However, decreased pain does not indicate that the infection is better. On the contrary, the bacteria may spread and destroy other tissues.
Some other common symptoms associated with tooth abscess include:
- Bitter taste in the mouth
- Breath odor
- Dental cavity
- Uneasiness or discomfort
- Altered sense of taste
- Pain while chewing
- Sensitivity toward cold and hot food or drinks
- Swelling or redness in the face
- Difficulty in opening the mouth
- Sore, red gums
- Difficulty swallowing food
- Swollen neck glands
- Swollen upper or lower jaw
Diagnosing an Abscessed Tooth
To diagnose a tooth abscess, the dentist will carefully examine your teeth, gums, and mouth. They may also tap the tooth to test if the pain is felt while doing so.
Swollen or red gums and draining of pus are indicative of a tooth abscess. A cold test or other vitality tests may be performed to evaluate the vitality of the tooth.
The dentist may further suggest x-rays and other tests to determine the source of infection.
Standard Medical Treatment for Tooth Abscess
The treatment for a tooth abscess aims at controlling the infection and managing the pain. The treatment options include:
You may take ibuprofen to help control the pain until receiving proper treatment. However, if you cannot take ibuprofen due to medical reasons, substitute it with paracetamol.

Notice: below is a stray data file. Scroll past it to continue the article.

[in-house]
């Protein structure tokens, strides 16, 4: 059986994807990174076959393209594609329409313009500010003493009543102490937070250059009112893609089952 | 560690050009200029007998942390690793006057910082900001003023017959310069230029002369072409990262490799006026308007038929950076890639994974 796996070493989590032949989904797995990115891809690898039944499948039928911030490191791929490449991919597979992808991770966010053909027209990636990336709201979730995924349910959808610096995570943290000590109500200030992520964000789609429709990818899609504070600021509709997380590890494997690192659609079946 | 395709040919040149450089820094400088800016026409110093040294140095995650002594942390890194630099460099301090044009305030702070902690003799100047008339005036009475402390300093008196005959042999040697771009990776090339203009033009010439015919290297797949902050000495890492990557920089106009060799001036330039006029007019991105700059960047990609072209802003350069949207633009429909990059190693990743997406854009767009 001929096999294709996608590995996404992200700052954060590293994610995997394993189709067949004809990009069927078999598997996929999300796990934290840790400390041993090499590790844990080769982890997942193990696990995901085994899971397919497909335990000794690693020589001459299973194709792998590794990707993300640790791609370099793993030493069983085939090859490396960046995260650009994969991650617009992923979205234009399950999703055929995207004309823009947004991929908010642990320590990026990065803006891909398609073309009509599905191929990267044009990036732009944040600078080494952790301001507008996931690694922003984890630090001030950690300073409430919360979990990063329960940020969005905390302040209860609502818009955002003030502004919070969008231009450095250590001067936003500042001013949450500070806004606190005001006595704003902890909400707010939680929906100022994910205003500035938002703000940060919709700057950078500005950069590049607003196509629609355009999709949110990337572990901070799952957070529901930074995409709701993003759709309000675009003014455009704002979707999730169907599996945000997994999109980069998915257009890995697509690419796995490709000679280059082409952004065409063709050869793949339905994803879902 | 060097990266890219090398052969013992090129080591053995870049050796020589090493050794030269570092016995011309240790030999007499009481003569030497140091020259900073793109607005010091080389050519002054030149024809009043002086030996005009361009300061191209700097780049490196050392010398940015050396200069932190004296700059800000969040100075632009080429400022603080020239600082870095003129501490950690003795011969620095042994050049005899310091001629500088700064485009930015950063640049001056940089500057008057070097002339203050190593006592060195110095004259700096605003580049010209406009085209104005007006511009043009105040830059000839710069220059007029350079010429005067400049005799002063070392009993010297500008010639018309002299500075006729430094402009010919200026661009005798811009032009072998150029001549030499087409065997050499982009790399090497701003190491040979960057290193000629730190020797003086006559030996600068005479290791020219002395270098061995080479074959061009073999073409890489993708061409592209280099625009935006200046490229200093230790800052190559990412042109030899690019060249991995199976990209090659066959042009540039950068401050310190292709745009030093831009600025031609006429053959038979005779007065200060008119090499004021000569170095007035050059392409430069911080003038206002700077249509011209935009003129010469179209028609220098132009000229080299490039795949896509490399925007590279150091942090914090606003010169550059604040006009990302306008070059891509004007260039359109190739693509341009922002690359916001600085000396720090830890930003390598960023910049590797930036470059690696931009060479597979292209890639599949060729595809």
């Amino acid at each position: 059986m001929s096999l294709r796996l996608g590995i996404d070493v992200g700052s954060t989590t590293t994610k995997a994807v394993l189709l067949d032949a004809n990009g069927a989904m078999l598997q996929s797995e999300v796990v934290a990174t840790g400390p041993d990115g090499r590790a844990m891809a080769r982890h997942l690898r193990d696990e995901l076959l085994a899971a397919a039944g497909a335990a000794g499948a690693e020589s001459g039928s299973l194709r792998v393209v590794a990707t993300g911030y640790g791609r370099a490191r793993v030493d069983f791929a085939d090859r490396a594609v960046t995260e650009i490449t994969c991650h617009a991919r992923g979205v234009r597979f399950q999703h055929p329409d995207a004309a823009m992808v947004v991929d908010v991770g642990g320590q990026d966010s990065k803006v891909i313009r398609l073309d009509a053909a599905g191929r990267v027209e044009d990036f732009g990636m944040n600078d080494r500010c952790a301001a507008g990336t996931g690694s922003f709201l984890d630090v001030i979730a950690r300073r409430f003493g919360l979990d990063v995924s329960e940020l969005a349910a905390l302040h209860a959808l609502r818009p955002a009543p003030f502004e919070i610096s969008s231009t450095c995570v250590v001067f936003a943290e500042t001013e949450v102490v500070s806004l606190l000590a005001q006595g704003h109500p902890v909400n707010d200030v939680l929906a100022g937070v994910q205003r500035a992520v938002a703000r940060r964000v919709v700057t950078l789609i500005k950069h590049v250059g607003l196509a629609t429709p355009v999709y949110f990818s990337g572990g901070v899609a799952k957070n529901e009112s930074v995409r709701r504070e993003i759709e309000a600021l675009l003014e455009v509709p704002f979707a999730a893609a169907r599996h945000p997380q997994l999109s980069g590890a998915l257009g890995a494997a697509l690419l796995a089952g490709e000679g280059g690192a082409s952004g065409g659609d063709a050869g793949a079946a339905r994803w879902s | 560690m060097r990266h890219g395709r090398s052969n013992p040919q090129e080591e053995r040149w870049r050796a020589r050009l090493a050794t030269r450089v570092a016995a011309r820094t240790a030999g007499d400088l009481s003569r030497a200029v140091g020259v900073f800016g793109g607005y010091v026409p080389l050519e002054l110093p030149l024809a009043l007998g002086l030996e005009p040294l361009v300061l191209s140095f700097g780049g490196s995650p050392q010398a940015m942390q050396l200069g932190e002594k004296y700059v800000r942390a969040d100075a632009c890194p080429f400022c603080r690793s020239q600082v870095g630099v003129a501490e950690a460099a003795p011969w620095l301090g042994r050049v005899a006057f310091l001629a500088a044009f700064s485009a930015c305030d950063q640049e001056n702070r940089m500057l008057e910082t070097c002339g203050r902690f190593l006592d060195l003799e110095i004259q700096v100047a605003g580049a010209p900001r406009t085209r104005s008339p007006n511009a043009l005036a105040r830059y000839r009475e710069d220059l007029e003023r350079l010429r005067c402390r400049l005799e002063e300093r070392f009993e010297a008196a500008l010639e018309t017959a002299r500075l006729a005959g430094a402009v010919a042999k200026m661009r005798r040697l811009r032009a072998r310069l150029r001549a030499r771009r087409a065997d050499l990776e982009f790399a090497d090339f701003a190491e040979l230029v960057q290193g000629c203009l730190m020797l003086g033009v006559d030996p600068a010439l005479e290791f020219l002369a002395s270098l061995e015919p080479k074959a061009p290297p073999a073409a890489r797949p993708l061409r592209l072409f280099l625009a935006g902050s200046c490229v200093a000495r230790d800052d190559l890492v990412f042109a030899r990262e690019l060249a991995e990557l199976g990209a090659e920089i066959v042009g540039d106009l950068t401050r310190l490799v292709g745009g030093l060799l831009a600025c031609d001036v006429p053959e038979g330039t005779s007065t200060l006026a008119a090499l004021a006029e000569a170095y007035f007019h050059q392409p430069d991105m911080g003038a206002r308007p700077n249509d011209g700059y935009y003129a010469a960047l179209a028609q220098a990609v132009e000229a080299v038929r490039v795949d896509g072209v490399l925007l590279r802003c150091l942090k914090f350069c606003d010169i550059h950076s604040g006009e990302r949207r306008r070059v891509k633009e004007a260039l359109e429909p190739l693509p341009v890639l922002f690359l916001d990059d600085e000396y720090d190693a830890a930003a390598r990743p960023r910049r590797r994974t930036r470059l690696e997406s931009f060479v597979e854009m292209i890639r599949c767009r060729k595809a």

It is vital to visit a dentist at the earliest and refrain from taking painkillers for a long time.
The severity of the abscess determines whether you need to be put on an antibiotics course.
If the infection is localized, you will not be prescribed antibiotics. However, if the infection has spread to nearby teeth and gum tissues, antibiotics are used to prevent further spread. You may also need antibiotics if you have a weak immune system.
3. Draining the abscess
The dentist makes a small cut on the abscess to drain the pus. The area is then cleaned with saline water. In some cases, the cut may be kept open, and a small rubber drain is placed to allow gradual drainage of the pus while the swelling decreases.
4. Root canal
This procedure allows the dentist to remove the infection without extracting your tooth. It involves the use of a local anesthetic to numb the mouth. The tooth is then drilled into, and the diseased tissue, or central pulp, is removed. The abscess is also drained.
Then, tooth filling is done, sealing the root canal and pulp chamber. The tooth, especially a back tooth, is capped with a crown for added strength. This treatment can last for a lifetime if the tooth is properly looked after.
5. Tooth extraction
In cases where a root canal is not possible, the dentist might need to remove your tooth altogether to prevent the spread of infection.
Self-Care Tips to Aid Relief
The following measures can help relieve and limit the pain and pressure on an abscessed tooth:
- Refrain from consuming extremely hot or cold foods and drinks.
- Avoid tobacco usage and smoking.
- Consume a well-balanced, healthy diet.
- Include cool and soft foods in your meals.
- Chew your food on the opposite side of the tooth abscess.
- Avoid flossing near your abscess, and use a soft toothbrush when brushing your teeth.
- Avoid caffeine consumption.
- Refrain from chewing gum.
- Apply a cold or warm compress to the cheek near the source of toothache for a few minutes to help reduce the inflammation and numb the pain.
- Rinse your mouth with salt water to help relieve the pain.
Purported Home Remedies